An individual’s DNA plays a role in everything from their eye color to how their body processes vitamins. Over the past couple of years, some genetic markers have been identified and linked to susceptibilities to various injury. As athletes put their bodies on the line each time they step onto the track, court or field, access to this genetic information is an asset for both athletes and coaches during training and competition.
If you’re like most athletes, one of your main concerns is preventing injury. A tendon rupture is the bear-attack of athletic injuries. You don’t know if or when it’s coming, there were probably some steps you could have taken to avoid it, and if the bear sneaks up on you there’s a chance you won’t be able to avoid it.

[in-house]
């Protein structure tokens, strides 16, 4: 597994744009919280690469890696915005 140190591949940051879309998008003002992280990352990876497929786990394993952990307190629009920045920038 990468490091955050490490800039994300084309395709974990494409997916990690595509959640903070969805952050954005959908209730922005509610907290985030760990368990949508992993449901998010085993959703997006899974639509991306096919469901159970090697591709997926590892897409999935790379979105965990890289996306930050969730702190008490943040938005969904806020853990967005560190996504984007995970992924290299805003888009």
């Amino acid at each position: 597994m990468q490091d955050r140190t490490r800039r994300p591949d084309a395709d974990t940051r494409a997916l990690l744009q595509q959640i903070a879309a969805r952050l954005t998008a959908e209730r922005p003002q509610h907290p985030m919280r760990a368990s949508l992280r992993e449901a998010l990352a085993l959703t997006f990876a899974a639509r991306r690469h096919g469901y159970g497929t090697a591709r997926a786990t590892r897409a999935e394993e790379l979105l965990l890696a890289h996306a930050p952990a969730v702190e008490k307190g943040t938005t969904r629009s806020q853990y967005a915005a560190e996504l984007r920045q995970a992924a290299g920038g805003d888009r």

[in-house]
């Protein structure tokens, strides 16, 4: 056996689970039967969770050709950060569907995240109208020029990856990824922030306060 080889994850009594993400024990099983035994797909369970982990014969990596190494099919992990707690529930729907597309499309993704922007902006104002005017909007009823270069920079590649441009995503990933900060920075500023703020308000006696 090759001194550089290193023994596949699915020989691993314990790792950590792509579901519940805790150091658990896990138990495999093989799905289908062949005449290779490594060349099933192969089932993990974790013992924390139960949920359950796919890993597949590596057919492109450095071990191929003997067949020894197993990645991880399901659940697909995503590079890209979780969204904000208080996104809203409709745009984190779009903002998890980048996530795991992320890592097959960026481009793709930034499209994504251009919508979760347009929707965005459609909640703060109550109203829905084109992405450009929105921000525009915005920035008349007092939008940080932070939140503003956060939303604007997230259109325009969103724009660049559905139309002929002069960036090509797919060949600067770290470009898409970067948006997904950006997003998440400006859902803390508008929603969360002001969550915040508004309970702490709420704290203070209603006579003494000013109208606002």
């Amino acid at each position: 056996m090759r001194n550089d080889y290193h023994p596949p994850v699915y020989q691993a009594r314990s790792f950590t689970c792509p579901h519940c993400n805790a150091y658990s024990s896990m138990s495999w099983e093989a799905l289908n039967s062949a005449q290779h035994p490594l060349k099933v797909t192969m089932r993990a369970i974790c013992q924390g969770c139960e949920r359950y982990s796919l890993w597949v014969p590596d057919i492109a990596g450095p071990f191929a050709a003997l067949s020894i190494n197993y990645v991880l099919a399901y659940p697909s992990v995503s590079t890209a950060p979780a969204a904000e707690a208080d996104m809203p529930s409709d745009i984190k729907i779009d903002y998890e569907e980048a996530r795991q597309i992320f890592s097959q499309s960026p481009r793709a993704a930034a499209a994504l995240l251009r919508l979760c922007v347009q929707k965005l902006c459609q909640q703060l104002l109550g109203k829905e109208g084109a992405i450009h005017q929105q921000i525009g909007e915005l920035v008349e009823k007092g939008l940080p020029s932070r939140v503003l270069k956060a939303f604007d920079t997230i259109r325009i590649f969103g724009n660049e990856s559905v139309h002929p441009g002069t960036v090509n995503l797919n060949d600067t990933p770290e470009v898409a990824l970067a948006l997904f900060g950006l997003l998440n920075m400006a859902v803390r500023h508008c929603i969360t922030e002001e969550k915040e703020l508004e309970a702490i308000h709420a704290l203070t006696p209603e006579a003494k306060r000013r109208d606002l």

Jordy Nelson, a Super Bowl winning wide-receiver with the Green Bay Packers will miss the entire 2015 season with a torn ACL. There was no contact on the play, which occurred during the second pre-season game of the year for the Packers. Pre-season competition is a valuable way of mentally, physically, and tactically preparing for an upcoming season. With any exposure to high-intensity competition comes the risk of injury. In the NFL, pre-season injuries like Nelson’s are common. Of the injuries sustained, ACL tears are one of the most common. 132 ACL tears have occurred since 2013: 25 of them occurring this year, and 10 occurring during pre-season play (1).